,,An executive producer is somebody who is responsible for the recording budget and he might tell the artist if he likes the songs or not. An instinctive producer is active in the creative process together with the band. He goes into the music, sticks around in the rehearsal room and helps out in any way he can. To me the most important thing is that a good producer loves music. Then it comes in handy if, as a producer, you can write music or lyrics, so you are able to contribute during the process if needed or demanded. It is also not too bad if you can play a couple of instruments as well. In my case I play drums, bass, keyboards and guitar. I am like a one-man band and if you work with me I can fix it all for you if you want me to. That’s what I learned in school, what I have been trained for and teached. Playing instruments also helps me to speak the same musical language as for instance a drummer or a bass player. When I work with a band I don’t act like their teacher but I give them guidance and security. I’ll be a motivator, a destroyer, actually everything. I’ll even be a mamma or a papa. I try to show them the way wherever they want to go, how to approach or to play a song and that helps a lot during the whole process. As a producer you also have to organize a couple of things as well and you need to have an overview from start to finish. When I start a production I already have the complete picture in my head, which means I already know in my mind how the end result will sound after the mastering is done two months later.’’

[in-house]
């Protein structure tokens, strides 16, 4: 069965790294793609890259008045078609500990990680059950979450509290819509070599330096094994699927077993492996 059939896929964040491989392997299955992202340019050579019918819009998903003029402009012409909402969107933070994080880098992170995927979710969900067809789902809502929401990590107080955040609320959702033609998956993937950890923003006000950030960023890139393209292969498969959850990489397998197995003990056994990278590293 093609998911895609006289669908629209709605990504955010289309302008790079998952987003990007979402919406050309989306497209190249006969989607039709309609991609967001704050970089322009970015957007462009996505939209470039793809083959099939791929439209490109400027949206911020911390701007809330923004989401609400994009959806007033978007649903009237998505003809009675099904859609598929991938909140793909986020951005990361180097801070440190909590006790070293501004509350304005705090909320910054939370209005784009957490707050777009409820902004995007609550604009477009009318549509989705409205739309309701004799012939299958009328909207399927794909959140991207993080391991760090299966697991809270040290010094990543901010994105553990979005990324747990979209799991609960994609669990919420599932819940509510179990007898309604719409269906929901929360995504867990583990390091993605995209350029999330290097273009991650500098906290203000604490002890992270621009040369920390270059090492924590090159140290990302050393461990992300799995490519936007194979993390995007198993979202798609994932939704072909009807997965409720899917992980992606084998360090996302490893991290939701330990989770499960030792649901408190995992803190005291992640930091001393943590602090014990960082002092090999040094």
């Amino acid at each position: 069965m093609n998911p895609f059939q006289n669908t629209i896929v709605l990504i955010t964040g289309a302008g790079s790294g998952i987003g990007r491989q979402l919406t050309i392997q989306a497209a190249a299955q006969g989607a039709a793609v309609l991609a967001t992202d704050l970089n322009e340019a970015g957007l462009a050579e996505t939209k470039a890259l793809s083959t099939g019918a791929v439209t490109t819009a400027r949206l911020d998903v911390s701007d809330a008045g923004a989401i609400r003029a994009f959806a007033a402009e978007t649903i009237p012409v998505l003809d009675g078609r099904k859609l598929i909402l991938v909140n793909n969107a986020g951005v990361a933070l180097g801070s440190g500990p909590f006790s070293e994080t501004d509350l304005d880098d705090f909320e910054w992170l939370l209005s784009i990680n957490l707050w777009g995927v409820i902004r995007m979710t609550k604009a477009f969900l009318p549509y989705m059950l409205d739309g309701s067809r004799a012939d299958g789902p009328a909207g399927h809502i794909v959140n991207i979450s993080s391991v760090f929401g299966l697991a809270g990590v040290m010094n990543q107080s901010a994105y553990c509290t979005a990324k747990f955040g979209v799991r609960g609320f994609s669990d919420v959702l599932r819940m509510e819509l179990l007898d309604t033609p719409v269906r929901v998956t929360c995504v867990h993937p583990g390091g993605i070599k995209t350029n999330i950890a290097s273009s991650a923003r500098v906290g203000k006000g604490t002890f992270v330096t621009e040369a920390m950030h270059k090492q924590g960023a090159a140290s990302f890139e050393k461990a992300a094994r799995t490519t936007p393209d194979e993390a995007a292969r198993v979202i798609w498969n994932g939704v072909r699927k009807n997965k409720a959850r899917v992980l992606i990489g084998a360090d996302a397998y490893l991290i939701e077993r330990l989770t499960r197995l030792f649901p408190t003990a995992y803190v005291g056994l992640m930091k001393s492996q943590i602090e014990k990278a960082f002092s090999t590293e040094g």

But what does it actually take to be a good producer?